Income and Expenditure
This chapter will consider the macroeconomic mechanisms that govern the flows of income and expenditure within an economy.
It will first look at the key concept of the circular flow of income, which introduces many of the factors the govern national income in an economy. This then leads to discussion of the determinants of national income, also called aggregate demand. The Keynesian calculation for aggregate demand, C+I+G+(X-M), is presented and explained. This is accompanied by an explanation of the Keynesian Cross diagram which shows how aggregate demand and national output achieve equilibrium and form real GDP.
To support the understanding of the macroeconomic models the underlying assumptions are explored. This includes critique of the theories relating to rational decision making from consumers regarding their incomes. The random-walk hypothesis of income is compared to the permanent income hypothesis in order to identify the differences in assumptions of consumer behaviour. The way that consumers view income is a key determinant of their spending habits - so a rational view such as the permanent-income hypothesis assumes that consumers will spend based on their anticipation of future income. This leads to spending being distributed across the lifetime and future expectations to be a strong influence. Random walk alternately posits that consumer spending is unpredictable.
As further information to support the role of consumers as part of the GDP equation the concept of equilibrium between demand and supply is also demonstrated. This uses both the classic supply and demand diagram as well as an explanation on price elasticity of demand - which determines the slope of the demand curve.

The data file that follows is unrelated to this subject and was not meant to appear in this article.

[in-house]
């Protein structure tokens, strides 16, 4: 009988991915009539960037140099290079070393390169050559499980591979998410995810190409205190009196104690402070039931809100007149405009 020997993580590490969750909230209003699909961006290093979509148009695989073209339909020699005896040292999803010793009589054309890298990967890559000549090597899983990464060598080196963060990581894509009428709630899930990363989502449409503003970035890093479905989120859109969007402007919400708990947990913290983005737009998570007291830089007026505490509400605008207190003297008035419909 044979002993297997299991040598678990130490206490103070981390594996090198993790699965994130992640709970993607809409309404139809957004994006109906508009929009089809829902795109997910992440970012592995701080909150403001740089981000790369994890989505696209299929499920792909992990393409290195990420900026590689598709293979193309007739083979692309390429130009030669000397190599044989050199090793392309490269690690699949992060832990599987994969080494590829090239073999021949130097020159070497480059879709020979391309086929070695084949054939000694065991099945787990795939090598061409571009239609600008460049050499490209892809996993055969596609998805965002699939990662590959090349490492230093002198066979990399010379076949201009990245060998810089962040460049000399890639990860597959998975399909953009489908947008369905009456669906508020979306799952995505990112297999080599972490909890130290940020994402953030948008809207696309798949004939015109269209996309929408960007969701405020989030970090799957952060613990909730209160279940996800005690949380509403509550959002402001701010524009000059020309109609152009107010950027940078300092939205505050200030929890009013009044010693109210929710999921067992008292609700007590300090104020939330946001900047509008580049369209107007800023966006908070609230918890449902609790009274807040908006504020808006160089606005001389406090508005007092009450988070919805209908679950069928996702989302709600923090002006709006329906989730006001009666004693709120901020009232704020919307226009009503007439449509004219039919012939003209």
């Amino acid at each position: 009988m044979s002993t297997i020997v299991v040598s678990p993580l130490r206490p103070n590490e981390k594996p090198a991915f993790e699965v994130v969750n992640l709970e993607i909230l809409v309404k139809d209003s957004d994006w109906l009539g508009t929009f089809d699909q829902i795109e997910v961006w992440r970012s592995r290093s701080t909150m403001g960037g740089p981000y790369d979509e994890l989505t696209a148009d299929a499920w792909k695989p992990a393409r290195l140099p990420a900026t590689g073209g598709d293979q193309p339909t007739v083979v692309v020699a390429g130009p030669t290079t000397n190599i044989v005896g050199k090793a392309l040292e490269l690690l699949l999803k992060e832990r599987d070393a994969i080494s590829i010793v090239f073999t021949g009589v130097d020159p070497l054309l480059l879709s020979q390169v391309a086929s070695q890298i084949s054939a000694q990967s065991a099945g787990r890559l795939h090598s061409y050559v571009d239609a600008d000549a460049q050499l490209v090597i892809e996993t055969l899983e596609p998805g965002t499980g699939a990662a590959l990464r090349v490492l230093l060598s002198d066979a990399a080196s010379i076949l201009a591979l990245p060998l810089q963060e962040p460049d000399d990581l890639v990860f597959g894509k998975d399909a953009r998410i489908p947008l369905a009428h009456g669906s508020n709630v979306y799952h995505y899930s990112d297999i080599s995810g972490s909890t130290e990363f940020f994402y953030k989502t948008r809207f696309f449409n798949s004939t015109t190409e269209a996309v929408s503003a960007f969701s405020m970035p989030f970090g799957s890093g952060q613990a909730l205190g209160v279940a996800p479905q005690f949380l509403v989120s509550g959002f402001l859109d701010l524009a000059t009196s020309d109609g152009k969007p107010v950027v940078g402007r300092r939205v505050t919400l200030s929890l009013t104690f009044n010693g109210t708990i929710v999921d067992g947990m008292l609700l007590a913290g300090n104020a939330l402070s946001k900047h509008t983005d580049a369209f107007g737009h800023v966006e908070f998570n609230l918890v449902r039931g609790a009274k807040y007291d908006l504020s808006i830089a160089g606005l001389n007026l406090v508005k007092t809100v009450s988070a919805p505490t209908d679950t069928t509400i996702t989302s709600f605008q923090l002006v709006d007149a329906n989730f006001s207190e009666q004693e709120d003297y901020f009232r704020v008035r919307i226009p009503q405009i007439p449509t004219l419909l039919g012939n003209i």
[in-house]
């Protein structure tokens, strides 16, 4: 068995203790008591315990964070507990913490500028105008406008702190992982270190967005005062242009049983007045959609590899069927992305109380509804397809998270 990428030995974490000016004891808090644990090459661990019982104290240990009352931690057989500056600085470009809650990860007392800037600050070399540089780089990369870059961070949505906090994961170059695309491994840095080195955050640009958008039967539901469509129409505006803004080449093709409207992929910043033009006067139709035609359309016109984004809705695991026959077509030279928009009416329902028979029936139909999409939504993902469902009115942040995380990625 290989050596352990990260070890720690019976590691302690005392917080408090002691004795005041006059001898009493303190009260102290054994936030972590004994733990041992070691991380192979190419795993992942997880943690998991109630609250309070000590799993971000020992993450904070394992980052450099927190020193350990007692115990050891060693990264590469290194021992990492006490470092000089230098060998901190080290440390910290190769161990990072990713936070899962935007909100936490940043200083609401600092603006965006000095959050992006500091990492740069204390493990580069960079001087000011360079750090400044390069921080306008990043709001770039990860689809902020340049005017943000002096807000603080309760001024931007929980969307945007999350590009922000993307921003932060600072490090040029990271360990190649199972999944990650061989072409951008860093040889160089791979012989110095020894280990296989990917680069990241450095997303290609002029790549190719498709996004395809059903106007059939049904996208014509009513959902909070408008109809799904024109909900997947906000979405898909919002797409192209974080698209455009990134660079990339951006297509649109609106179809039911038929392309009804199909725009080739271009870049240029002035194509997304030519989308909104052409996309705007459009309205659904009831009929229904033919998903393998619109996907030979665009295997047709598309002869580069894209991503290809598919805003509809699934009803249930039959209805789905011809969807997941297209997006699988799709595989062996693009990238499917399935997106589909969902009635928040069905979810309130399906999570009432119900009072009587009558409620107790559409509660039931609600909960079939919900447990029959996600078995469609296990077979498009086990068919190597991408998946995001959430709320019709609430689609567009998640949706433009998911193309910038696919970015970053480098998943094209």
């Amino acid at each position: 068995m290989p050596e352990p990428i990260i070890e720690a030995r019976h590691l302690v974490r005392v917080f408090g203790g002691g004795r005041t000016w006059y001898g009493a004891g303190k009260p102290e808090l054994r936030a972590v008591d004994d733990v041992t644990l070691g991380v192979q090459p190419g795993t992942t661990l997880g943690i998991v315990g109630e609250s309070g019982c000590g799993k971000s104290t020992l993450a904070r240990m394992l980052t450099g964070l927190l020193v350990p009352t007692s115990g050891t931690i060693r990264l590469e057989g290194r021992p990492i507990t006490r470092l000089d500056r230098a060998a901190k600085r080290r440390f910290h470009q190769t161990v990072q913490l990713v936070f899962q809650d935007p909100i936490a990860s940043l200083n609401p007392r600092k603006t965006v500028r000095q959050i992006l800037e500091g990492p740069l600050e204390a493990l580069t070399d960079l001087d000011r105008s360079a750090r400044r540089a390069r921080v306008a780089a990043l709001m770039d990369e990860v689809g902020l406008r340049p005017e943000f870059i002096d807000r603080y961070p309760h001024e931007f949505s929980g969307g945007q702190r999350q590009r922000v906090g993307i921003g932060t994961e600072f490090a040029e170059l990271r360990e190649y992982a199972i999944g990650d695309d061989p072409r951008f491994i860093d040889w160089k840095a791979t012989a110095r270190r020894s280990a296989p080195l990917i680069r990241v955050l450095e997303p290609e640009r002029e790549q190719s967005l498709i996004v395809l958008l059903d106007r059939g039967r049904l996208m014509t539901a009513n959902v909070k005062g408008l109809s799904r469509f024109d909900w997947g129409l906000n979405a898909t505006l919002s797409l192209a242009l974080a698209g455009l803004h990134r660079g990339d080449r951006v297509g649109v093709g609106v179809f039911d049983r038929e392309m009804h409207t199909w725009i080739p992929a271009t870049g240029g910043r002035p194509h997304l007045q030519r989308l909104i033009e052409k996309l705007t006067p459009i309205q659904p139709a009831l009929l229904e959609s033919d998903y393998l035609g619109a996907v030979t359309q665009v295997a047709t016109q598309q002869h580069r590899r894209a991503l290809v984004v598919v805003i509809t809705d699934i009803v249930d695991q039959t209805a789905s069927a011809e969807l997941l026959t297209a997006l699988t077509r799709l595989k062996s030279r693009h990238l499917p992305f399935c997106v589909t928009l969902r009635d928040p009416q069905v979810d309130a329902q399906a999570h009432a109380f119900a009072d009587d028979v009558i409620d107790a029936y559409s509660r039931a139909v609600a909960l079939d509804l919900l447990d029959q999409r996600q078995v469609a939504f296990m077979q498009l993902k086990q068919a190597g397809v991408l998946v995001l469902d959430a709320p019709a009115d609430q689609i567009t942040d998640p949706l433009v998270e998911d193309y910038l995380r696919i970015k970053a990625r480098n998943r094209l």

Price elasticity shows how a good or service can vary on a spectrum between inelastic and elastic in terms of the responsiveness of demand to changes in price. So, an inelastic good can see its price change by a large amount and demand only alter by a smaller amount. The opposite applies to a good on the elastic side of the spectrum - small price changes cause large demand change.
As an extension of the discussion of market mechanisms for demand, the IS/LM graph is also included. This model explains the dynamics of supply and demand in both the goods markets and money markets. The derivation for both the IS and LM curves are explained, with the factors that determine each being presented.
This model is used to identify the equilibrium between aggregate output / national income and the interest rate.
Overall, this chapter introduces the core concepts needed to understand the fundamental movements of value within an economy. It shows the way that value travels in the circular flow, the determinants of national income, the basic way that consumers react to and use this income and then the mechanisms for how the income can alter in response to other factors.
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